The 16th Lusofonia Festival in Macau. There was celebration in the air!
Representatives of 10 Portuguese speaking nations / regions – Angola, Mozambique, Cape Verde, Sao Tome and Principe, Guinea Bissau, Goa, Timor Lest, Brazil, host Macau and of course, Portugal – had set up booths around the Taipa Houses Museum, to showcase their local culture as well as their shared lusofone heritage.
That evening, I developed a great respect for the brave Portuguese seafarers, who in the late-1400s / early 1500s reached far-flung corners of the world. These adventurous sailors set out with no fear of life or limb, using the maritime technology of the time, to reach the distant spice producing nations. A remarkable achievement even by today’s standards!
Determined to make the most of the evening, hubby and I headed first to the Brazilian stall to get us some Caipirinha, the national cocktail of Brazil. Caipirinha is a heady combination of Cachaca (Brazil’s most popular distilled spirit made from sugarcane juice), sugar and lime. The potent cocktail set the tone for a long evening of cultural immersion, if you know what I mean 😉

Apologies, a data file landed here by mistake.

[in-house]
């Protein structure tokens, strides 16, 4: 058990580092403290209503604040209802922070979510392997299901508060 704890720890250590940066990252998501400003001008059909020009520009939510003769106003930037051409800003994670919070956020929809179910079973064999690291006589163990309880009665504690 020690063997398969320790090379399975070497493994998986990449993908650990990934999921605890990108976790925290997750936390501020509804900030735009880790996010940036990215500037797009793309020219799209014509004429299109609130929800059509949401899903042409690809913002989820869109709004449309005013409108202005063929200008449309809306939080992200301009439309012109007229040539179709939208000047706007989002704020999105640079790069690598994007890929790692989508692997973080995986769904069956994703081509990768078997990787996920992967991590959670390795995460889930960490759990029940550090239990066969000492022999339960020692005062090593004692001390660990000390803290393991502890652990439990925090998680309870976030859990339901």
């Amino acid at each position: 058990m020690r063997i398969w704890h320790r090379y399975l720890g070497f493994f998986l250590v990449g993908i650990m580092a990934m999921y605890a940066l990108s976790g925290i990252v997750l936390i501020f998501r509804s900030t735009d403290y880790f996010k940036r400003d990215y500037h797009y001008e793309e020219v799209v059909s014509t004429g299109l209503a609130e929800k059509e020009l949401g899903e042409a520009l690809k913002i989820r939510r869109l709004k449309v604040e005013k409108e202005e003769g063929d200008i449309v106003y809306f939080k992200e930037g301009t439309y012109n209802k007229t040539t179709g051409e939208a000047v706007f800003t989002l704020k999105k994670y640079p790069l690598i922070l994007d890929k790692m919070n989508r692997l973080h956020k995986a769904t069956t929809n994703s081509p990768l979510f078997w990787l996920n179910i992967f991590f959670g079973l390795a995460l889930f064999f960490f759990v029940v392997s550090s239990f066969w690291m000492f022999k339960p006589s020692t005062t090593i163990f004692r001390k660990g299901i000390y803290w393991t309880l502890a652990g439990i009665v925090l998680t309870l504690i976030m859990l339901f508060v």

I looked around and saw smiling faces everywhere – friends catching up, strangers mingling, people dancing without a care, children running around freely. Most importantly, there were no smart phone zombies in sight. Such a rarity in today’s gadget-obsessed world! The Lusophonia festival brought back fond memories of what a ‘fete’ used to be like in the good old days.
And we didn’t feel like tourists or outsiders here. We were kindred spirits who fit right into this happy milieu.
Next, we visited the Goa booth. Hubby indulged in all the spicy pork dishes (vindaloo, sorportel, chorizo) the Goans were selling. We also savoured some feni, a distilled spirit made from the cashew fruit. Not for the faint-hearted, I say!
At the Portugal stall, free sangria was being handed out throughout the evening. A generous gesture from the country that was the reason behind the entire event. A never-ending supply of the fruity drink kept the crowd in high spirits.
Various musical acts performed at the amphitheatre nearby. Against the backdrop of dazzling casino lights, Stewart Sukuma from Mozambique took to the stage. His delightful Afro-Portuguese style of music got the crowd in a frenzy. It is said, music needs no language. We just danced into the night.
Grande primeira noite em Macau!
Curious about Macau’s food? Read my post, Culinary Delights of Macau.